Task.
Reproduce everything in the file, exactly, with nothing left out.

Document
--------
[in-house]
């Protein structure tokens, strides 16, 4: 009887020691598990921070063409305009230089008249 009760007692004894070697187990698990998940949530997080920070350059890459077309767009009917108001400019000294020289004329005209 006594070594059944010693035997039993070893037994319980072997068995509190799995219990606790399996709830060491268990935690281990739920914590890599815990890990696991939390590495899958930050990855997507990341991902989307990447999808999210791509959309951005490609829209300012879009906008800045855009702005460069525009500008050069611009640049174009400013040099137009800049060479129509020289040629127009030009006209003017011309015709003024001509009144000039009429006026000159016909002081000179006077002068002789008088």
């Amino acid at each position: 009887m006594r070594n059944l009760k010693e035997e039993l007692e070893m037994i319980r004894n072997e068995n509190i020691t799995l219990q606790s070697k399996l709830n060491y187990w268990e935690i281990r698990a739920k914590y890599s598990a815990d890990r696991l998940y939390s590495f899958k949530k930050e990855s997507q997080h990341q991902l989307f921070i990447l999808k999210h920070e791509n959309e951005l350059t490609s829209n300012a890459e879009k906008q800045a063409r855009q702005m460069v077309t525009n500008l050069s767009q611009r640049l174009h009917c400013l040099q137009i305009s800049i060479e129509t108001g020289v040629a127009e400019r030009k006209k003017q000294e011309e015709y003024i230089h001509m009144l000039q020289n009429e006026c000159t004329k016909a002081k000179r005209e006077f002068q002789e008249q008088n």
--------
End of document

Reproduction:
[in-house]
């Protein structure tokens, strides 16, 4: 009887020691598990921070063409305009230089008249 009760007692004894070697187990698990998940949530997080920070350059890459077309767009009917108001400019000294020289004329005209 006594070594059944010693035997039993070893037994319980072997068995509190799995219990606790399996709830060491268990935690281990739920914590890599815990890990696991939390590495899958930050990855997507990341991902989307990447999808999210791509959309951005490609829209300012879009906008800045855009702005460069525009500008050069611009640049174009400013040099137009800049060479129509020289040629127009030009006209003017011309015709003024001509009144000039009429006026000159016909002081000179006077002068002789008088």
């Amino acid at each position: 009887m006594r070594n059944l009760k010693e035997e039993l007692e070893m037994i319980r004894n072997e068995n509190i020691t799995l219990q606790s070697k399996l709830n060491y187990w268990e935690i281990r698990a739920k914590y890599s598990a815990d890990r696991l998940y939390s590495f899958k949530k930050e990855s997507q997080h990341q991902l989307f921070i990447l999808k999210h920070e791509n959309e951005l350059t490609s829209n300012a890459e879009k906008q800045a063409r855009q702005m460069v077309t525009n500008l050069s767009q611009r640049l174009h009917c400013l040099q137009i305009s800049i060479e129509t108001g020289v040629a127009e400019r030009k006209k003017q000294e011309e015709y003024i230089h001509m009144l000039q020289n009429e006026c000159t004329k016909a002081k000179r005209e006077f002068q002789e008249q008088n």